A hacker group, apparently from an Arab country or countries, claimed on Wednesday that it had breached the Israeli WebGate company's server and gleaned information stored in its Web pages.
The hacking comes six months after a Saudi-based hacker group published the credit card numbers and personal details of what it claimed were more than 400,000 Israelis on the Internet. Israeli credit card companies later said the number was closer to 15,000.
The new group said it would publish the information it gathered in stages, and has already released lists containing personal information, Facebook passwords, images of checks and credit card numbers belonging to thousands of Israelis.
The group published its intentions and allegedly hacked information on a Web page titled "Remember Emad," an apparent reference to Imad Mughniyeh, believed to have been Hezbollah's chief of intelligence and security and the mastermind of some of the organization's deadliest attacks on U.S. and Israeli targets. Mughniyeh was killed in 2008 in a car bombing in Damascus, which Hezbollah insists was caused by Israel. The Shiite terrorist group has repeatedly vowed to avenge his death.
Hackers wrote on the page: "WebGate is considered the 10th biggest Israeli data center. It hosts more than 6,000 Israeli domains and subdomains. Today we are going to publish the first part of its data. We have terabytes of data from WebGate, but uploading the whole chunk of data on our servers will take time, so we decided to publish them gradually."
The data published on Wednesday included an alleged list of a thousand user names, passwords and email addresses of Israel Broadcasting Authority forum members. A list of credit card numbers belonging to Israelis was also released, although some of the cards were known to have expired.
The hackers also claimed to have breached the page of the Presidential Conference, sponsored by President Shimon Peres, and revealed personal details about the WebGate administrator.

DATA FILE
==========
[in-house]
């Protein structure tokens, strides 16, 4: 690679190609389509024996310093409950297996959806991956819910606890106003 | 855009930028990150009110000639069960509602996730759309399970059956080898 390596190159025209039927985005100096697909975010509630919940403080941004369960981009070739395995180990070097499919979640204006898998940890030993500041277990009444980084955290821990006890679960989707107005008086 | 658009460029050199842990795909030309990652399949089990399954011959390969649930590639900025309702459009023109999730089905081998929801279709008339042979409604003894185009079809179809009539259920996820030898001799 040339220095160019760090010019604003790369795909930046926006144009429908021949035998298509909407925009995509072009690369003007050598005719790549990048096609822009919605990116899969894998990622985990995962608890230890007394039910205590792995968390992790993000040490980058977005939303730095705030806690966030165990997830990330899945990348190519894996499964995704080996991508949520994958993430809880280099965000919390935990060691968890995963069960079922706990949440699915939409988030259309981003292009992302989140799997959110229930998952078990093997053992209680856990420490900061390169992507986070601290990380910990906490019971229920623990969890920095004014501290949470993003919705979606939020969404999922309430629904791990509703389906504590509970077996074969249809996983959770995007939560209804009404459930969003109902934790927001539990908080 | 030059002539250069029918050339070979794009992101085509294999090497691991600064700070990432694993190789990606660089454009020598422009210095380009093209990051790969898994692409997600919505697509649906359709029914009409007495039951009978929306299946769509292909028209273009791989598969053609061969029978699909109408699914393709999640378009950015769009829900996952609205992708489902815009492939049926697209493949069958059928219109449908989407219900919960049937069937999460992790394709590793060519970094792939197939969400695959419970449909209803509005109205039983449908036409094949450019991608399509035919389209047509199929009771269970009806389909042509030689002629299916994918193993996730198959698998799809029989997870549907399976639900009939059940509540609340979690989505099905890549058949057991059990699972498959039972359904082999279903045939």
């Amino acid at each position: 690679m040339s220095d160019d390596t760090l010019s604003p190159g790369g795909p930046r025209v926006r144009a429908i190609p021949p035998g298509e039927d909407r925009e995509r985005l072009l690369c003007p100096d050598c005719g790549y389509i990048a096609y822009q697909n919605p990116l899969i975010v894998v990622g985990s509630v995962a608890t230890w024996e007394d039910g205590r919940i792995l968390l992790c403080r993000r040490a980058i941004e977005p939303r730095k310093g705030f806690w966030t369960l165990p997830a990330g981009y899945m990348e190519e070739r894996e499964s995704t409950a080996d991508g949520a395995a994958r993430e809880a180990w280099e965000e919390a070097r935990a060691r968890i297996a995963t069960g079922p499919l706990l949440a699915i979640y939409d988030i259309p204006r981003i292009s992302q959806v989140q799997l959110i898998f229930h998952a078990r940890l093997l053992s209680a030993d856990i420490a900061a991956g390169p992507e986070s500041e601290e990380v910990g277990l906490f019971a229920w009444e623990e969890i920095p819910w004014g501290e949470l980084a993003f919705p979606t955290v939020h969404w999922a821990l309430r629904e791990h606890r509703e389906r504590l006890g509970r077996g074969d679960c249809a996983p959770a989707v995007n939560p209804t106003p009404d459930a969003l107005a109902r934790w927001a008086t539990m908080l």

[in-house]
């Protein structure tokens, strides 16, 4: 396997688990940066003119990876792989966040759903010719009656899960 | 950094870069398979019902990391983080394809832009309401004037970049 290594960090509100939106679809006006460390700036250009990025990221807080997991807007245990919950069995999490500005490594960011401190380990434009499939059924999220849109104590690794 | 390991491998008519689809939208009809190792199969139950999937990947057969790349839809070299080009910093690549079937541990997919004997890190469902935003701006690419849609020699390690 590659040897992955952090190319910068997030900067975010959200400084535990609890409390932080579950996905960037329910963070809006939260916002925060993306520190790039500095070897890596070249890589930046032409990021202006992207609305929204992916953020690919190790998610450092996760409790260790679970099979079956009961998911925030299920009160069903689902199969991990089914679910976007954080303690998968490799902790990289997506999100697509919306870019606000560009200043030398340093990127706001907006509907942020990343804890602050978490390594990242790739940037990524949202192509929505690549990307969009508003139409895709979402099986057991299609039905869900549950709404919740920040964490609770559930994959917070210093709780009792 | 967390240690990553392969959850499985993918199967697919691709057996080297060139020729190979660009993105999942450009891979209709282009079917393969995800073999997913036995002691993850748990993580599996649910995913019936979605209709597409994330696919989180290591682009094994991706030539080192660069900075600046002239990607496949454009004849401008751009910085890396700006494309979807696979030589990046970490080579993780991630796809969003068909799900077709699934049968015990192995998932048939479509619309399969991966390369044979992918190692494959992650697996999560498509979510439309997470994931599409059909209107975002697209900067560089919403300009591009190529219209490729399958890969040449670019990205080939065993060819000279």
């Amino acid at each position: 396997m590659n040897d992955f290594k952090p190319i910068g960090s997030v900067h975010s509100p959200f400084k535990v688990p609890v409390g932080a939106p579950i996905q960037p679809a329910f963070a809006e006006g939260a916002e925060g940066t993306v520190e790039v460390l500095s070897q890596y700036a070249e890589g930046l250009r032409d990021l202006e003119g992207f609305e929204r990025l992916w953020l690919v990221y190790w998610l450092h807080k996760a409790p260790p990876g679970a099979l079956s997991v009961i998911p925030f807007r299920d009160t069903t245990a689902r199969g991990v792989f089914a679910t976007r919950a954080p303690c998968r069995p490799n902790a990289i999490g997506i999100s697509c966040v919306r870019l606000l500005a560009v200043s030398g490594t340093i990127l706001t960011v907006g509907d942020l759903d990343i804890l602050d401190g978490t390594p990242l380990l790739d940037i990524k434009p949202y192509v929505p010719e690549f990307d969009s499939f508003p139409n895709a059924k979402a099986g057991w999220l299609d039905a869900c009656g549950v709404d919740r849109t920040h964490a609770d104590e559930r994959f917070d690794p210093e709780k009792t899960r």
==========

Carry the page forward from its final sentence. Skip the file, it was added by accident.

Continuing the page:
"This Russian-born guy is named Gershon Alvais. He is the admin of WebGate data center, and currently lives in Israel and has two children," they wrote.
The group uploaded an image of what they claimed was the WebGate administrator's identification card, a photo of the man with his two daughters and his Facebook user name and password.
A check conducted by Israel Hayom with large banks in the country revealed that the hackers' claims were unsubstantiated. "There was no breach of our secured databases," a senior bank official said.
A statement by the Bank of Israel on Wednesday said the bank was not aware of any theft of credit card details by any hacker using a name attributed to Mughniyeh. Senior bank officials called the claimed massive thefts "nonsense," and pointed out that bank representatives had not been asked to comment on the matter before a report on the incident by Channel 10.
"We are talking about only 30 valid Leumi Cards," a Leumi Card spokesman said. "The company's data security personnel quickly identified the files and immediately blocked access to the cards. The company stresses that no damage was caused to any of our clients, who are fully insured in any case. The company will contact those whose cards have been compromised and replace the cards with new ones."
A spokesman for Isracard said: "A file containing 1,500 data entries was published, 49 of which were identified as valid information of credit cards belonging to Isracard clients. The cards were immediately blocked and a message will be sent to the owners of the cards on Thursday."
A Cal (Israel Credit Cards) spokesman said: "A check that we did revealed that in files published by the hacker details of only 18 of our credit cards were exposed. The credit cards were blocked immediately and new cards will be delivered to our clients. The company will contact the relevant clients on Thursday."
Gershon Alvais and other WebGate personnel were not available for comment on Wednesday, and Israel Broadcasting Authority representatives did not comment on the report.
The cyberwar between Arab and Israeli hackers erupted in January when a Saudi hacker calling himself "0xOmar" leaked credit card details of Israelis. An Israeli hacker calling himself "0xOmer" retaliated by exposing the credit card information of hundreds of Saudi citizens, sparking a tit-for-tat exchange in the days and weeks that followed.
According to a Global Cyber Defense Report by McAfee and Security & Defense Agenda published in January, Israel, Finland and Sweden are the most cyberwar-ready nations in the world.
Israel, despite its robust rating, is allegedly the subject of 1,000 attempted hackings per minute, and has seen the websites of its major banks, newspapers and airlines temporarily put out of action by outside hackings.
For Israel, the mark of success in cyber-readiness is not the number of attempted attacks, but their damage. Isaac Ben-Israel, a senior security adviser to Prime Minister Benjamin Netanyahu, praised the nation's security infrastructure in January, saying, "The hacktivist group Anonymous carries out lots of attacks but they don't cause much damage. The real threat is from states and major crime organizations."